Tips on Opening a Brick and Mortar Location

brickThe virtual world has started to dominate the business economy. Websites have taken the place of many physical locations worldwide throughout a wide variety of industries, and the reality is that it’s changed the way business is done. However, brick and mortar locations are still very viable as a component of business for many entities. There’s something to be said for customers being able to see, feel and experience what a business does with their very own eyes.

If you’re a business owner that operates primarily in the online sphere, but are looking to launch an actual branch or storefront for your business, there are certain factors to consider. Doing this can be a great idea, but you have to be efficient about it. Some ideas are listed below for you to consider if and when this transition happens.

Be very intentional with location

If you’re opening a brick and mortar location, you need to be extremely intentional. The last thing you want is to commit financially to a physical spot, all before realizing you picked the wrong location. In a world dominated by virtual business, a physical store or office can be very effective within your target audience, but it has to be placed correctly.

Actionable: If you own a hypothetical surfboard company, and you only operate online, you can benefit.  A storefront that people could walk into and buy your product would boost your revenue and branding. However, you probably wouldn’t want to open the satellite brick and mortar location in Montana. Even if the equipment was hypothetically made in Montana, you would want to invest in a more efficient location like Huntington Beach, California. Yes, it would be astronomically more expensive to open this office or storefront in Huntington, but the business would be limitless and indefinite. Your target market could walk directly from your business to the ocean. This principle can be applied across all industries, just with a different foundation.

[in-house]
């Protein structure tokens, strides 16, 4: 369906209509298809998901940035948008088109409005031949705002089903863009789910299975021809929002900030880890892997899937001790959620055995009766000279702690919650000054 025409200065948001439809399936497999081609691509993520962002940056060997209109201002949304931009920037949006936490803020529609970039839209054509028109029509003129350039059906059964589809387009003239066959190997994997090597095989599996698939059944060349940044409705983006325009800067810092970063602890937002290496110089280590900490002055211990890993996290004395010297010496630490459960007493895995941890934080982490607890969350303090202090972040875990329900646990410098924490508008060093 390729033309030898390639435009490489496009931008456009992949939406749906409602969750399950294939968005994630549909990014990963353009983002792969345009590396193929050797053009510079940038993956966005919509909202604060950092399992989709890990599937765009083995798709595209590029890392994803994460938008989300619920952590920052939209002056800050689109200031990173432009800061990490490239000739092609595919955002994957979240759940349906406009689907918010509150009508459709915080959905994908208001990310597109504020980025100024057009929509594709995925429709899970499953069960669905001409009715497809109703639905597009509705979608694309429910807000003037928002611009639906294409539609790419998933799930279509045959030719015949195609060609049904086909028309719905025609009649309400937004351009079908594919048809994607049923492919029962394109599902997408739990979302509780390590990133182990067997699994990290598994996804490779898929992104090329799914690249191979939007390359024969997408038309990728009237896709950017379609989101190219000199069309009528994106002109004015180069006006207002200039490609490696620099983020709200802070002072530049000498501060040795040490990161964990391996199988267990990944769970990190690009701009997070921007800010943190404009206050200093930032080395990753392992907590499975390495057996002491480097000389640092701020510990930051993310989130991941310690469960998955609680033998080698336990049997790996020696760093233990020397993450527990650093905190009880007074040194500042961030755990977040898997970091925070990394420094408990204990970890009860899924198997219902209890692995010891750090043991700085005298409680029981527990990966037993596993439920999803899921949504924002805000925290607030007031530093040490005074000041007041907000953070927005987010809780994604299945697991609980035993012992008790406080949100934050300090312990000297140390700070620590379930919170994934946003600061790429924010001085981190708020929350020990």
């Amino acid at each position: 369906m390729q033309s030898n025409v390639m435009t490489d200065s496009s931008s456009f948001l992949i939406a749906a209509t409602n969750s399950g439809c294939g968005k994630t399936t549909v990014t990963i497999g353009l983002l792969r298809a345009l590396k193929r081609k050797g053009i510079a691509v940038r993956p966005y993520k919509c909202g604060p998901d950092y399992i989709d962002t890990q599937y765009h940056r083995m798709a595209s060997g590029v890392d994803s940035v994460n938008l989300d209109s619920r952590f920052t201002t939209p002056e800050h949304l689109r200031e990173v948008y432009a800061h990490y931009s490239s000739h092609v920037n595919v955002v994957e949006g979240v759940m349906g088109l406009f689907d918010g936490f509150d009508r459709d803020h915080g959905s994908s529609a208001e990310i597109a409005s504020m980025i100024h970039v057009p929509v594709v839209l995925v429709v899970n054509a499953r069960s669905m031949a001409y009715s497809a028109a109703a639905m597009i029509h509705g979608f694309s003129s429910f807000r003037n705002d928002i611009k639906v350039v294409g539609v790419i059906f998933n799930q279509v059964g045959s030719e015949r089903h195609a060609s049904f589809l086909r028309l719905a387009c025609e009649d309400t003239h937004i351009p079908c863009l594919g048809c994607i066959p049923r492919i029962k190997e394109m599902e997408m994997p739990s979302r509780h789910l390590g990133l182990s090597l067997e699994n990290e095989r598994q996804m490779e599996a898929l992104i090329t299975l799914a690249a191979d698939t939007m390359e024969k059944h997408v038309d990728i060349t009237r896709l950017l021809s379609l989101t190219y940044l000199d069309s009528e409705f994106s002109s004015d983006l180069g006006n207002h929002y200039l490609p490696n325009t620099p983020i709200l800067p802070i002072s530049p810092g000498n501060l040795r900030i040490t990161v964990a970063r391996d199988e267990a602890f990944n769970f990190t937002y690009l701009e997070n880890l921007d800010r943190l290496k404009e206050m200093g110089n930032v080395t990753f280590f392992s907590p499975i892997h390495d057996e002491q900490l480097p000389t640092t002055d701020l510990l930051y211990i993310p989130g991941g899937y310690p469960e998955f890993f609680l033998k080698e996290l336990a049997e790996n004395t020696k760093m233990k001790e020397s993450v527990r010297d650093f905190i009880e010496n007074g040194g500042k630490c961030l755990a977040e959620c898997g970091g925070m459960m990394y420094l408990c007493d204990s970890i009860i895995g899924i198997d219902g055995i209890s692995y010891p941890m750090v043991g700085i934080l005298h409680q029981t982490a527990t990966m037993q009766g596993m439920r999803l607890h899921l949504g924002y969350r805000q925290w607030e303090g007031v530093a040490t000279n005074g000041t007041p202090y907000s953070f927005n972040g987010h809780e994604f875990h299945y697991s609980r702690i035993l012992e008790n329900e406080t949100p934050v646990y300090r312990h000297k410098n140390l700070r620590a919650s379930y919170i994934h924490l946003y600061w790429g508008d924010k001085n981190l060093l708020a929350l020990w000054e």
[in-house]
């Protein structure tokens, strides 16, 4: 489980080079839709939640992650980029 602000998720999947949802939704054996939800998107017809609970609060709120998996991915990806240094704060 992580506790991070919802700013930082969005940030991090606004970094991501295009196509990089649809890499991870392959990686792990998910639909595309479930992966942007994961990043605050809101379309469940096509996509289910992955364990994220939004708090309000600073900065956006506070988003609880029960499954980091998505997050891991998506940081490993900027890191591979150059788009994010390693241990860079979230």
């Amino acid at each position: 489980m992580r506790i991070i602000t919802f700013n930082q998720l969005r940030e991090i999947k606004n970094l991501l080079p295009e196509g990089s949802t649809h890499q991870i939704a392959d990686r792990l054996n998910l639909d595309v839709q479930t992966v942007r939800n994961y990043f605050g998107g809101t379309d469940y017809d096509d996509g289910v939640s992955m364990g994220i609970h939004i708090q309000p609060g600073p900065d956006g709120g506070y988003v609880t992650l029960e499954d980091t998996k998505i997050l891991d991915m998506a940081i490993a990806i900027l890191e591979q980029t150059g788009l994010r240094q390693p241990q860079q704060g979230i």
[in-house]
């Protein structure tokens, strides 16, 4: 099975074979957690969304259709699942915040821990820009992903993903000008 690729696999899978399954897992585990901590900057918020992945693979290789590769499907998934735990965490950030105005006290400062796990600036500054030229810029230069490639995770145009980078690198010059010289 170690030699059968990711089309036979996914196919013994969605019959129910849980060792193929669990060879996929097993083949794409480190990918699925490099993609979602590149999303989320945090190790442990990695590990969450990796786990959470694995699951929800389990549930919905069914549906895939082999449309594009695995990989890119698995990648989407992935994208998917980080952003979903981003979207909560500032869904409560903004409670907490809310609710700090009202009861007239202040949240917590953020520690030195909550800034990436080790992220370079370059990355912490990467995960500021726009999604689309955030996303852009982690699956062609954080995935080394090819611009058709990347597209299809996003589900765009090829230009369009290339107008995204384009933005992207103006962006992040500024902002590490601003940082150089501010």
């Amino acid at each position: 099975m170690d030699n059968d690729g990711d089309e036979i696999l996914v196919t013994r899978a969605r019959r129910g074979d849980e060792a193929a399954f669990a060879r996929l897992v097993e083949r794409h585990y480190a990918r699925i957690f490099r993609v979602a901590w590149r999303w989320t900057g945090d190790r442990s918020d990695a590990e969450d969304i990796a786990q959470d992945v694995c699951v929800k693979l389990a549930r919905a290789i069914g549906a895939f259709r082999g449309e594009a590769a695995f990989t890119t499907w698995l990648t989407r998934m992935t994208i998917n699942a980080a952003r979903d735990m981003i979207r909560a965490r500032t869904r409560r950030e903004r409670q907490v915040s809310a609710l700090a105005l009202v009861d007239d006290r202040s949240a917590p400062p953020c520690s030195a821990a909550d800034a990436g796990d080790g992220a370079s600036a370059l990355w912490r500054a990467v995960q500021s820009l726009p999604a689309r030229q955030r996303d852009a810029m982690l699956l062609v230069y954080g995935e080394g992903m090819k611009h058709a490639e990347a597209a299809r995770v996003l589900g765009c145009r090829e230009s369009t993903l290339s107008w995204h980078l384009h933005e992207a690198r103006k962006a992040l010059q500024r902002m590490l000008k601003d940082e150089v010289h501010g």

Understand the scope of what you’re trying to accomplish

This idea is unique to each business operation, but the bottom line is that it’s only worth opening a brick and mortar location if you understand the scope of what you’re trying to accomplish. Are you taking the chance opening a storefront to save your business? Are you thinking it could potentially help you dominate the market? Are you just doing it because you can, as more of an investment?

Actionable: If you’re opening a physical location, the costs will be multifaceted and unpredictable. This makes the scope and goal of what you’re trying to do much more critical. For instance, if you want your brick and mortar location to grow internally on location, you need to make sure the space is large enough. You would never want to underestimate your potential and overshoot your physical parameters. Avoiding this is part of understanding scope. Similarly, you don’t want to rent out a huge office or storefront, all before realizing the lease is too expensive for its return value. You’ve just got to maintain business prowess and plan accordingly.

Make your office efficient

Whatever space you do end up deciding on for your brick and mortar location, it needs to be efficient. It needs to be well-spaced and utilized in the most effective way possible. Even little things like providing storage lockers that serve as dual-purpose shelves can make a huge difference. Wasted space in a physical office or storefront isn’t in your best interest, especially when you need to capitalize in the early stages of the transition. Creating an environment that impresses at first sight when the customers walk in while also utilizing the resources you have and no more than you need is the goal.

Actionable: Be resourceful and don’t spend money where you don’t need to. For instance, if we’re talking about the same hypothetical surf board company, consider making benches out of broken surf boards that can’t be sold or rented. It will make your store front classy and genuine without compromising the budget and wasting the broken surfboard even further. Little things like this go a long way.

Are you thinking brick and mortar for your business?

A Lifelong sports fan, outdoor lover and science fiction reader. James Anderson spends the warmer months in the great wild, camping, hunting and writing. Image courtesy Pug50

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